Born to Be Wild: Relay Therapeutics Launches With $57 Million to Make Movies of Cell Proteins

Published: Sep 15, 2016

Born to Be Wild: Relay Therapeutics Launches with $57 Million to Make Movies of Cell Proteins September 14, 2016
By Mark Terry, Breaking News Staff

Relay Therapeutics officially launched today in Cambridge, Massachusetts with a $57 million Series A financing round led by Third Rock Ventures. It was joined by an affiliate of D.E. Shaw Research, which is led by David Shaw, a billionaire hedge fund manager. The company has been in existence for approximately six months.

Relay will focus on developing drugs based on so-called “protein motion,” also known as protein dynamics. The majority of our knowledge of proteins are based on static X-ray crystallography images. But in reality, proteins are in constant motion, changing shape and interacting with other proteins and enzymes in a nonstop dance. Relay will utilize computational imaging and technology to take three-dimensional “movies” of the proteins in order to better understand their function and look for further drug targets.

“A picture is worth 1,000 words,” said Alexis Borisy, a Third Rock partner who is serving as the interim chief executive officer and executive chairman of Relay. “But a movie is worth thousands of pictures.”

These “movies” are likely to be milliseconds or seconds in length. “Many of the motions that take place in proteins in the body are happening on the millisecond timescale,” Mark Murcko, the company’s chief scientific officer and cofounder, told Xconomy. “We’d like to see and understand the nature of those motions.” The company’s technical founders include Matthew Jacobson, professor and chair of the Pharmaceutical Chemistry Department at the University of California, San Francisco (UCSF), Dorothee Kern, professor at Brandeis University and investigator at Howard Hughes Medical Institute, Mark Murcko, who will act as the chief scientific officer, who is a senior lecturer at MIT, and David Shaw, who will be chief scientist.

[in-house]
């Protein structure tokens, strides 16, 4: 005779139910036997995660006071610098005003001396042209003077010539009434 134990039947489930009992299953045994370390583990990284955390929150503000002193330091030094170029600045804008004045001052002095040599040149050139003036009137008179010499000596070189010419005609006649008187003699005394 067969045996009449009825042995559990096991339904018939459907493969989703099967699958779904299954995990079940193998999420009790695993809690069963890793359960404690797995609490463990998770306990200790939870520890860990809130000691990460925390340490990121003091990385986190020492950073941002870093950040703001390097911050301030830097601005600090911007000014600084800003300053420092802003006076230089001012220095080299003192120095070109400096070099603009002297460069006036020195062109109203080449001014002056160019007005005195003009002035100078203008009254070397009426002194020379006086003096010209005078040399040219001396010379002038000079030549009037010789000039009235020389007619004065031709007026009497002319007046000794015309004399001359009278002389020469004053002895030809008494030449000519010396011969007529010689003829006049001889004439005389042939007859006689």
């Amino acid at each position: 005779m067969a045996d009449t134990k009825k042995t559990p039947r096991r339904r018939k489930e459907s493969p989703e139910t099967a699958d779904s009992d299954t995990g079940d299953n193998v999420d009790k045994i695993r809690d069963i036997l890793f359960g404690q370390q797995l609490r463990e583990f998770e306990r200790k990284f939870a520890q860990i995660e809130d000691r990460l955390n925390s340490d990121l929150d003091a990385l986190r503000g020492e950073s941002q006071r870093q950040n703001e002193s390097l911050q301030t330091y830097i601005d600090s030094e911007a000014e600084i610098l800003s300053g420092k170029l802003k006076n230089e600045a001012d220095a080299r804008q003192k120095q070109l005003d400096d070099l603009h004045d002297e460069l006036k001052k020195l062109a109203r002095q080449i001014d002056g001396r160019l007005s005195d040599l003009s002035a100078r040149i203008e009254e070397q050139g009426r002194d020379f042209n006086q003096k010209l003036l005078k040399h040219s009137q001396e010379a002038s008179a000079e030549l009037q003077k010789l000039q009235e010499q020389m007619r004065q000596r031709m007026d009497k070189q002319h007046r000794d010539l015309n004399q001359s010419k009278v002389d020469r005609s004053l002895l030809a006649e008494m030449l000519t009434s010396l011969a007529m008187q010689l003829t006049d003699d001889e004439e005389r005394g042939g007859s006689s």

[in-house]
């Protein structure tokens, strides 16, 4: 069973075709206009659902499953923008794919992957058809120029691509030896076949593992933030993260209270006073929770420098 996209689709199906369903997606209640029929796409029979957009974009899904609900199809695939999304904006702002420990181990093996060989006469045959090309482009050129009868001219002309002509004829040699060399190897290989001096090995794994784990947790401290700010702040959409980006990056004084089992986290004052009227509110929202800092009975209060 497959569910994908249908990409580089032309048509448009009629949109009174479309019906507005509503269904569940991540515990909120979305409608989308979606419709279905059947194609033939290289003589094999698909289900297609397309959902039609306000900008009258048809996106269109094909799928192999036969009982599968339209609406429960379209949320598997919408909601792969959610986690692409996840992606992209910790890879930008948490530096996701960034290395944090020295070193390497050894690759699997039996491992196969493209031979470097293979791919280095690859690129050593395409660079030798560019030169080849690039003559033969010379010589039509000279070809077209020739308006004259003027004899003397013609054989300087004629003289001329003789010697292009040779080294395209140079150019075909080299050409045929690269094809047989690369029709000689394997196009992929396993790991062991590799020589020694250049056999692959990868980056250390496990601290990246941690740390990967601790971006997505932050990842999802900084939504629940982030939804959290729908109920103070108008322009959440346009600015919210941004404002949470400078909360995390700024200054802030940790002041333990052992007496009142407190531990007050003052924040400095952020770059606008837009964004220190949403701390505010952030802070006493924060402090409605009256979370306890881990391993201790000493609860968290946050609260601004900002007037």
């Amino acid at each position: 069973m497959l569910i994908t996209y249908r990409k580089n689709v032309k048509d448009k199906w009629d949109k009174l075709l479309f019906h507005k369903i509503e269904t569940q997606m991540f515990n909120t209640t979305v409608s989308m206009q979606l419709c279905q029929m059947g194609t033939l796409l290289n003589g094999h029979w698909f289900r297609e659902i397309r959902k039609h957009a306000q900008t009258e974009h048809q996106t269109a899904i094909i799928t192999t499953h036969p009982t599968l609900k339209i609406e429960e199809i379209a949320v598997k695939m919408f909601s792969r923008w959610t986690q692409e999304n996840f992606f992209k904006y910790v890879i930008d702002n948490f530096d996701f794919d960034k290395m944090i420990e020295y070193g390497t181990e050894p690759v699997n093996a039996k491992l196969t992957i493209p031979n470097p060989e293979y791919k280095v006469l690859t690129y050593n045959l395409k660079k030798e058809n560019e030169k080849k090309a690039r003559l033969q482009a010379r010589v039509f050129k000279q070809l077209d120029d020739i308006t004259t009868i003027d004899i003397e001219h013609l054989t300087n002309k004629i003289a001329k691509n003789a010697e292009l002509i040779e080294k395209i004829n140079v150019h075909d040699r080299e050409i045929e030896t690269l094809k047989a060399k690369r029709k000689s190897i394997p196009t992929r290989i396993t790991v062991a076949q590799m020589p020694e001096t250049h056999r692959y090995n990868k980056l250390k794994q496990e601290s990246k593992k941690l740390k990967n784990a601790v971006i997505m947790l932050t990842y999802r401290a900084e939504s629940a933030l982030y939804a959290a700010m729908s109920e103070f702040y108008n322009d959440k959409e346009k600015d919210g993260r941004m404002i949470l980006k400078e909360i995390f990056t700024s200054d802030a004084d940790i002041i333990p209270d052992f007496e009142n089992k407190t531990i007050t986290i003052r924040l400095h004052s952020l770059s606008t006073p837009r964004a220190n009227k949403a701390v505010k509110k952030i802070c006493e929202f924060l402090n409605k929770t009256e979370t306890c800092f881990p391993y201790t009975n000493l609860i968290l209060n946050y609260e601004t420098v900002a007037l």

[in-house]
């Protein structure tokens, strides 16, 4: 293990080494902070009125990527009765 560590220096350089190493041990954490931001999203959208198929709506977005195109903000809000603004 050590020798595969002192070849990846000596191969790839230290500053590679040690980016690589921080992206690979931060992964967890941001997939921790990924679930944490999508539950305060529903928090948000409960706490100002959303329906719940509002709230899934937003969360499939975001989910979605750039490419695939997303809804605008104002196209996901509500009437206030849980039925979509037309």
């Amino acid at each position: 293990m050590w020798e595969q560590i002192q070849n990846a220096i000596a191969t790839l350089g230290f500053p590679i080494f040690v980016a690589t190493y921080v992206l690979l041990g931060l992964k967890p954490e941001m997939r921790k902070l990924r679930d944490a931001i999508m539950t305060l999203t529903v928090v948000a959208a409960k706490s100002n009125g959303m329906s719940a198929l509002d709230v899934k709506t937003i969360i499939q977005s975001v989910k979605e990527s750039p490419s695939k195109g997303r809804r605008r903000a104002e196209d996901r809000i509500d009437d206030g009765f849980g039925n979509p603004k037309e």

“Relay’s novel approach enables us to observe large-scale and subtle protein motions, identifying new opportunities for the drug design process,” Murcko said in a statement. “This innovative and integrated approach allows us to pursue novel medicines against a wide array of compelling drug targets that, until now, have been challenging or even inaccessible.”

At least two other private companies, Nimbus Therapeutics and Morphic Therapeutic, are utilizing the same concept of computation modeling of protein motion. Relay is planning to focus a number of different protein types. It hasn’t specified the types, but Borisy indicates that it will be in the areas of cancer, neurobiology, and rare diseases. Morphic, however, is concentrating on a specific group of targets known as integrins.

Relay currently has 25 staffers, but has plans to grow up to 40 in 2017. “We’re taking advantage of cutting edge technology across many disciplines,” Murcko told Xconomy, “but ‘shiny toys’ are less important than having smart people work together.”

Those shiny toys, however, include supercomputers designed by D.E. Shaw Research, nicknamed “Anton.” In 2010, when Shaw told the journal Nature that simulating a single small protein for a millisecond took “Anton” about 100 days. Computing power has presumably increased, and there have been advances in X-ray crystallography, and nuclear magnetic resonance spectroscopy (a type of MRI).

At this time, Relay plans to focus on cancer drugs with the intention of keeping control of those, while developing partnerships with other companies who are interested in utilizing Relay’s technology platform for other disease areas.

Back to news